With our Ireland trip looming closer, and the anxiety over having to complete 19-20 mile days on the trail while there, we decided to fill our backpacks and head for Icicle Canyon for a weekend of backpacking. We had hopes of avoiding the rain that was forecasted for the western Cascades so we made our way through the pass on Friday evening.
We hoped that the 80 degree and sunny weather forecasted for the nearby town of Leavenworth would be our fate in the mountains only 20 miles away. We should have known better… We also should have been more suspicious of the trail conditions when the road leading up to the trail was closed due to snow… We hadn’t brought along snowshoes thinking that the heat that had been in the area for more than a week would have taken care of the snow on the trail. How wrong we were!
On Friday night we arrived in Icicle Creek Canyon around 8:00 p.m. and made camp at a closed Forest Service Campground called Chatter Creek Campground. This is a very popular campground in the summer months when its open. With 12 spacious campsites, mildly good screening between sites, and the chattering creek that ran through our campsite it’s no wonder why.
In the morning we headed for the Icicle Creek Trail trailhead, when the road became impassable due to snow and several downed trees we pulled our Explorer off to the side of the road and set off for the trailhead on foot. It was only about a mile ahead from where we had parked. The plan for the day was to hike as far in as we could, we were hoping for fifteen miles, and then to camp and make our way back out the following day. Once at the trailhead we were pleased to see that the trail was primarily clear with only small patches of snow scattered about.
This being a river trail, The Icicle Creek Trail, we had hopes that the elevation gain would be minimal and therefore the snow levels would remain pretty constant. Again, how wrong we were… As the trail began to rise, so did the snow… The once, scattered piles became longer and more frequent. Eventually we were traversing more snow than dry ground. Because of the warmth the snowpack wasn’t set. Instead, it was sloppy and proved difficult to traverse at many points. Our legs began falling through with greater frequency the further we went until I fell in up to my waist followed closely by three successive steps of falling in up to my knees.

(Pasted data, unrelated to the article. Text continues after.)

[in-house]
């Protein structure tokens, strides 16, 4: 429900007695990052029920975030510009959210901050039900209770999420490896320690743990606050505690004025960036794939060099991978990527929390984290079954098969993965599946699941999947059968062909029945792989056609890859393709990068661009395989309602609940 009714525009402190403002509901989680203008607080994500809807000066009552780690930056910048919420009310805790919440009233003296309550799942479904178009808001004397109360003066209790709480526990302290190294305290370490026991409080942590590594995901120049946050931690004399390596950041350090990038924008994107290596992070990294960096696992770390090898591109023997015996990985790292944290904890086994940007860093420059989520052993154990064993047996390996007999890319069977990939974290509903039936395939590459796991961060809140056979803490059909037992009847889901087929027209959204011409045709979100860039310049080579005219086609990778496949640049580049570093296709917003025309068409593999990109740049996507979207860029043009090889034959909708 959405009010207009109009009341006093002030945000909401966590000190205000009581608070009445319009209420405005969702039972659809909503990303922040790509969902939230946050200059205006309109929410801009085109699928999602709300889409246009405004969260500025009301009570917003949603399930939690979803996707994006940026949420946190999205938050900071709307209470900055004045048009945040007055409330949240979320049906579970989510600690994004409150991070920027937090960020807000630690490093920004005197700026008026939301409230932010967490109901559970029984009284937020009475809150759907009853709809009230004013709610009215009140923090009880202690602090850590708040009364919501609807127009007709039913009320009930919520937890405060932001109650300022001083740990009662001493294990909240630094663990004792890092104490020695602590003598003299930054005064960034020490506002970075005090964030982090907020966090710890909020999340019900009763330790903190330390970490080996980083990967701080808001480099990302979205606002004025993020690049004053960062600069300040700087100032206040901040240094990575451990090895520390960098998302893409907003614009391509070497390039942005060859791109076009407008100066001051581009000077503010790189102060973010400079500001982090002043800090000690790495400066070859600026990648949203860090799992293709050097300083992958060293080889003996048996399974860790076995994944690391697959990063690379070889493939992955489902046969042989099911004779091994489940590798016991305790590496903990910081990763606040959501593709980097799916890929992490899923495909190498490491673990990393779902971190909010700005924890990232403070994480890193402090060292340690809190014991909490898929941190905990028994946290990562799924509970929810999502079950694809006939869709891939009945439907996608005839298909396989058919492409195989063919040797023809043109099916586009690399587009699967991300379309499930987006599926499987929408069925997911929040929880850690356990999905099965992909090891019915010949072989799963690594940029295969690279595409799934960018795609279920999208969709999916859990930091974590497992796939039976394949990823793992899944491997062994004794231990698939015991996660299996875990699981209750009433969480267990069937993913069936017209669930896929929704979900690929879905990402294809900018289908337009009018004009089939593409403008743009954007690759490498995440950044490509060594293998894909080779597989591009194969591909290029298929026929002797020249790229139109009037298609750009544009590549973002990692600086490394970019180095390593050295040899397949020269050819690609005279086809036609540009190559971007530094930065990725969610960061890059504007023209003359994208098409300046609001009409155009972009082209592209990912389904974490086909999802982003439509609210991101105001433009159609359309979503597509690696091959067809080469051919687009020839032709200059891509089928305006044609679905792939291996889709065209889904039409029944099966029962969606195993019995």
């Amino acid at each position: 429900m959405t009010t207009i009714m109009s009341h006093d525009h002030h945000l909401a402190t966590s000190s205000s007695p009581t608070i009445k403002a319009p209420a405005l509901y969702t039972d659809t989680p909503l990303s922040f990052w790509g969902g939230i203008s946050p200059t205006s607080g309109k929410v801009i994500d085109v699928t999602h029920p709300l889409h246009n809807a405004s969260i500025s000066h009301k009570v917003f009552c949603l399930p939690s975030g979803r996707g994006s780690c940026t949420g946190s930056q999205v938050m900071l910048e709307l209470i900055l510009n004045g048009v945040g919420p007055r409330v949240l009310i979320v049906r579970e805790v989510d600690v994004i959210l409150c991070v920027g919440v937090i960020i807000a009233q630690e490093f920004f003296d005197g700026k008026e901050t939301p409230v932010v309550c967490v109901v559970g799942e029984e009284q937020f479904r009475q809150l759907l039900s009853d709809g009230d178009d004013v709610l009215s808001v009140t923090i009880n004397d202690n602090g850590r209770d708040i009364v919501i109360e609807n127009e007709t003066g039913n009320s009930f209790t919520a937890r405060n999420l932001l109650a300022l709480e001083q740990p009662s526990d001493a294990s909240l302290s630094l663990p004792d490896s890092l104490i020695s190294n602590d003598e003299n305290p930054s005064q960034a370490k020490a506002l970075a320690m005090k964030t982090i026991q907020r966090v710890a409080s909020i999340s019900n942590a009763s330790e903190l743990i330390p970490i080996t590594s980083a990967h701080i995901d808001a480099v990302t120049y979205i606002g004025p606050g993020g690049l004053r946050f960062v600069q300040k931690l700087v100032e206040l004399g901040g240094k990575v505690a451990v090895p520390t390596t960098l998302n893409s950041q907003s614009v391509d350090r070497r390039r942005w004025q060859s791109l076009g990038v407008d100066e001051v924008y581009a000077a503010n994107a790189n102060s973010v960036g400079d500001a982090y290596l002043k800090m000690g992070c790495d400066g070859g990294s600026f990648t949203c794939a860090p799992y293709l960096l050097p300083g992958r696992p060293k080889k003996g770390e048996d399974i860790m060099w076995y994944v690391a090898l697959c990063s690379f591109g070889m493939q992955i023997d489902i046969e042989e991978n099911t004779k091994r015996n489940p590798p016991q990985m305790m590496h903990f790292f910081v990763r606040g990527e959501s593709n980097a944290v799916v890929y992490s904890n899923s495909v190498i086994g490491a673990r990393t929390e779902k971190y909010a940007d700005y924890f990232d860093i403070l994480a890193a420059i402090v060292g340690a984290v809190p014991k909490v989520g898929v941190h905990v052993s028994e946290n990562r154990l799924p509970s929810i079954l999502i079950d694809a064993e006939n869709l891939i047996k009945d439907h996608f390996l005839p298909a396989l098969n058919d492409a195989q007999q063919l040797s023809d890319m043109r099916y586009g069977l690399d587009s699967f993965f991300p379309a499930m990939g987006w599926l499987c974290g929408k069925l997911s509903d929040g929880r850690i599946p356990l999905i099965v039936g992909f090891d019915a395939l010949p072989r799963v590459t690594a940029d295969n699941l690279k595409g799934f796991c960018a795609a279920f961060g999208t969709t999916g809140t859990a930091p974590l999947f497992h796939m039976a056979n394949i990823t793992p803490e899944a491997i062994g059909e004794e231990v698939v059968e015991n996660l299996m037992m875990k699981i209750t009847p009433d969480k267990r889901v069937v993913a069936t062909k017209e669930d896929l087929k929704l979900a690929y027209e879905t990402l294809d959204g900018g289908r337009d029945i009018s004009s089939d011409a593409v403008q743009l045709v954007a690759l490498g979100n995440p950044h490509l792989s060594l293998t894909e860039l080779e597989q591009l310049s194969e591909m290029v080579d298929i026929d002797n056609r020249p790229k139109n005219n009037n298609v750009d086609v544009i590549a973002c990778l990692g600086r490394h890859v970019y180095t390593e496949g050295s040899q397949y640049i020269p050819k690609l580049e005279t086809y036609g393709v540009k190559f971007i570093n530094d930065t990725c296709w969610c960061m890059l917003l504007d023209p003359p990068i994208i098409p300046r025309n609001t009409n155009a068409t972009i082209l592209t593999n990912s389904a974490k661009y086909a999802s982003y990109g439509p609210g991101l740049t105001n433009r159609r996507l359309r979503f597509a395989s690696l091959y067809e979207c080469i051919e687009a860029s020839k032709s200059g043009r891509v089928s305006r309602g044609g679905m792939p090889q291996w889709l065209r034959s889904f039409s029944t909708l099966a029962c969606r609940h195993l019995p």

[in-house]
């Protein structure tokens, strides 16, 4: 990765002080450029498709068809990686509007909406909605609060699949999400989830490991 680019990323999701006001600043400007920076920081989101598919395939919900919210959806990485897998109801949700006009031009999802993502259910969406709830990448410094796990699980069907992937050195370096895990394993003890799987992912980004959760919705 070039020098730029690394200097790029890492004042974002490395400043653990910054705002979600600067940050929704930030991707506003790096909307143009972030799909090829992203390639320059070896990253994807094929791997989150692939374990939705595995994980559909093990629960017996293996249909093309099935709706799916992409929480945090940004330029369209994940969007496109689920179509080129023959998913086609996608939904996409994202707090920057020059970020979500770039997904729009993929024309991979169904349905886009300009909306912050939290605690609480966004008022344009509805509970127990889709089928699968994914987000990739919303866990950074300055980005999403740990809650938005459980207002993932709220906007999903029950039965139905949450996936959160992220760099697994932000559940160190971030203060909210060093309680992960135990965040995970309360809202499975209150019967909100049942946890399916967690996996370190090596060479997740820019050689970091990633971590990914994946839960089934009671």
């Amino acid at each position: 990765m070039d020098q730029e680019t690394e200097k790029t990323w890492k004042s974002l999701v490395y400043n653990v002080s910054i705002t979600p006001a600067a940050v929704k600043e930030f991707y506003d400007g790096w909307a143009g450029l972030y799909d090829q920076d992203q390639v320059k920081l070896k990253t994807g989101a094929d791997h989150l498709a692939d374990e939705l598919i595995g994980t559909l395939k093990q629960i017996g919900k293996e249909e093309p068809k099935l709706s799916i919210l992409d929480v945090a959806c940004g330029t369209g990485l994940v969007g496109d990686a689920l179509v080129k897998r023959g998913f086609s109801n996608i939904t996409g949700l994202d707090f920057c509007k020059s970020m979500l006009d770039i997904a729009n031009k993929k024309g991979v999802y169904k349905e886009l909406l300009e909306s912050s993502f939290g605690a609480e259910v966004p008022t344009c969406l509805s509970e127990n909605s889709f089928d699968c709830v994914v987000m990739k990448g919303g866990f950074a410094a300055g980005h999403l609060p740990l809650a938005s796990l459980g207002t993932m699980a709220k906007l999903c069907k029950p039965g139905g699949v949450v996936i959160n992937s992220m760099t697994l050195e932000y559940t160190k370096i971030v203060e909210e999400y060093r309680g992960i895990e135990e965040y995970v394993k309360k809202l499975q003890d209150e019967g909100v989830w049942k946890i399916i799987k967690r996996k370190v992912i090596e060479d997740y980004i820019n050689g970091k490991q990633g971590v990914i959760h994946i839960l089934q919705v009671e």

We had only made it in 4.5 miles. It had taken us almost three hours. Our pace was slow and we were continually loosing the trail because of all the snow. Thank goodness for our GPS app Gaia, without it we would have been easily lost.
With no trail condition improvement in sight we opted to turn around. We discussed the possibility of continuing along a lower, clear trail once we had made it back to where there was no snow. Our journey out was faster, as we were able to follow the trail we had already forged.
We stopped for lunch once out of the snow and then the rain started. For the remainder of our hike out we were treated to intermittent showers. The temperature wasn’t nearly as high as we had hoped, it was in the high 40s to low 50s.
Once we had made it back to the trailhead and then another mile out to the car we had gone close to 9 miles and were fairly exhausted.
The lower campgrounds and trails were packed with people and the thought of being on a crowded, short, loop trail didn’t appeal to us. We decided to head for town for some well deserved ice cream! We discussed camping another night in the Chatter Creek Campground but decided to head for home and do a city hike the next day.